Istanbul owes its historic importance & its amazing cultural & architectural heritage to its perfect strategic location, straddling the Bosphorus straits which separate Europe & Asia Minor. Istanbul has a foot in each, celebrating the best of both heritages. As Byzantium, Constantinople & finally, Istanbul, it has been the capital of three Empires, each leaving their mark in the form of stunning palaces, castles, mosques, churches & monuments. The legacy of its chequered past can be seen on every turn of the modern city. Istanbul is a city of contrasts, bustling with the cacophony of 21st century life, & is yet achingly beautiful. Through most of its 2,500 year-long history, the city has been a cultural melting pot...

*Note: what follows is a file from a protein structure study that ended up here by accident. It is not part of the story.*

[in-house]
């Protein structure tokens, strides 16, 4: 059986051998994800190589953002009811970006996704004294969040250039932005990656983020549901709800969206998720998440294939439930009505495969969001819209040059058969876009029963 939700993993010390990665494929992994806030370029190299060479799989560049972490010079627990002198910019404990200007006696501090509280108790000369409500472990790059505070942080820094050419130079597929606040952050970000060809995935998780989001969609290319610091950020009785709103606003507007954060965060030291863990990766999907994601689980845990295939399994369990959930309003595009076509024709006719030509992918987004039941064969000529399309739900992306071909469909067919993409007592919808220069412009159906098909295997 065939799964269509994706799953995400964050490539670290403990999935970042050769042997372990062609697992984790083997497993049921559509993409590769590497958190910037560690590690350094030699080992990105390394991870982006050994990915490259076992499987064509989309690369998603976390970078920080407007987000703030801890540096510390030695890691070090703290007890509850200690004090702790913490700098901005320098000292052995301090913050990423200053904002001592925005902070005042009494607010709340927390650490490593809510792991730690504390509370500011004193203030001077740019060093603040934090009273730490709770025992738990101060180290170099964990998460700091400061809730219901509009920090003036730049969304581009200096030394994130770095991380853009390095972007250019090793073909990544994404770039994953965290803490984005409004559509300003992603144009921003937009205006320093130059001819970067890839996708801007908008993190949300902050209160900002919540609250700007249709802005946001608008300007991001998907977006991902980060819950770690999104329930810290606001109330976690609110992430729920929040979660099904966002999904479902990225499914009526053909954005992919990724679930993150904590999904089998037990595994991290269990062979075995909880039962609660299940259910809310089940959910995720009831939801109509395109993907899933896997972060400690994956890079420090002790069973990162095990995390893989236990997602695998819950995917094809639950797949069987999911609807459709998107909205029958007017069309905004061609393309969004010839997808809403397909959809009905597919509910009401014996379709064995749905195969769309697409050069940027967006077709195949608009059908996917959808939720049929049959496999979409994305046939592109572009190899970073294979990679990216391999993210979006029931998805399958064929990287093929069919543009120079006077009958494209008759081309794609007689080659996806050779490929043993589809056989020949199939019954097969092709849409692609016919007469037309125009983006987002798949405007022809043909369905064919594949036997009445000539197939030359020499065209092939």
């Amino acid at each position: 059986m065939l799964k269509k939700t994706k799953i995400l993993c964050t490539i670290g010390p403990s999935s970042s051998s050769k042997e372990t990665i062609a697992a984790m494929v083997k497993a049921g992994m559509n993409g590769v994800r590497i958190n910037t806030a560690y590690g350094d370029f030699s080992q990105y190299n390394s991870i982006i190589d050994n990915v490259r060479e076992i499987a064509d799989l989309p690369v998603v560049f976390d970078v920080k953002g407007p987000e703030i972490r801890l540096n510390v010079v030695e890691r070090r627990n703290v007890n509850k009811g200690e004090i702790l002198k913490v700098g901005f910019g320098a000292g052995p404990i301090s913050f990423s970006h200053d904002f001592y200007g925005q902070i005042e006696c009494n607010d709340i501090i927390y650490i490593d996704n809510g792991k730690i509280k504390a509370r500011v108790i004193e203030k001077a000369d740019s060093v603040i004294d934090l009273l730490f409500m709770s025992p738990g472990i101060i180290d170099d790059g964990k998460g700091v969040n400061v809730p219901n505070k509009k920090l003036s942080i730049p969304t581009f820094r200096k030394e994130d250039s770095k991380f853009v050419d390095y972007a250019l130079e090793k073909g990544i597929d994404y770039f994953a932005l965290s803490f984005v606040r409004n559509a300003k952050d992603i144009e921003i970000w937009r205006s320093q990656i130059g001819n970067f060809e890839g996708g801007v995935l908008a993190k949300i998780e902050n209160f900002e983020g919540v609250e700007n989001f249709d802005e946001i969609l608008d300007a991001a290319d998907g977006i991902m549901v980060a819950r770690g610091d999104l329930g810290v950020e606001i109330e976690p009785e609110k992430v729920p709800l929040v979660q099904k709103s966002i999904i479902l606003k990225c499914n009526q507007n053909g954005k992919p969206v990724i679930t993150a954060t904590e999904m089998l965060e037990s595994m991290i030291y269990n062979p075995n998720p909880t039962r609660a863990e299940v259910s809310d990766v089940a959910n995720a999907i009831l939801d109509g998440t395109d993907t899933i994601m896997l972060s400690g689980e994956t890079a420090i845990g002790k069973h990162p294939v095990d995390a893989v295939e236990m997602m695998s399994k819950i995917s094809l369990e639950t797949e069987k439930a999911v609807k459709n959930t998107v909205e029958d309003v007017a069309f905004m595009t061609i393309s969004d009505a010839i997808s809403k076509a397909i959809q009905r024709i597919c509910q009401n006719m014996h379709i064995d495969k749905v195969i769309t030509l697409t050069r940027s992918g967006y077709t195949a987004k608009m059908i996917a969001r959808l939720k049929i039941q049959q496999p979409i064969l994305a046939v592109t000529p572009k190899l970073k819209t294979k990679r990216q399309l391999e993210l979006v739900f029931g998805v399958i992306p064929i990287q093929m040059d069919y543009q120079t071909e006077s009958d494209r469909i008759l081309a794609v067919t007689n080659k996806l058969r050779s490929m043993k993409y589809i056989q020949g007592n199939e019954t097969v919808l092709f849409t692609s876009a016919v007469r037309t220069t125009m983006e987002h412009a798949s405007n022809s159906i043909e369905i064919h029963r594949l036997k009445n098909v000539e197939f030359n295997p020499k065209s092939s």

Istanbul is a cosmopolitan city built on two continents. The most recent population census shows that it has a population of about 17 million people, from which almost 65% are inhabitants of the Asian side. Fulfilling the residential role of the city, it doesn't present a lot to see historically. In contrast, the European side is the commercial & cultural center, further divided into two districts (the Old City & the modern downtown) by a narrow channel of water called 'the Golden Horn'.
Istanbul is dubbed by Turkish poets & Turkish people alike, the City of Seven Hills, like Rome. Interestingly Istanbul was the capital of the Roman Empire after Rome. The city offers gorgeous views from not only from these hills but also from seaside locations.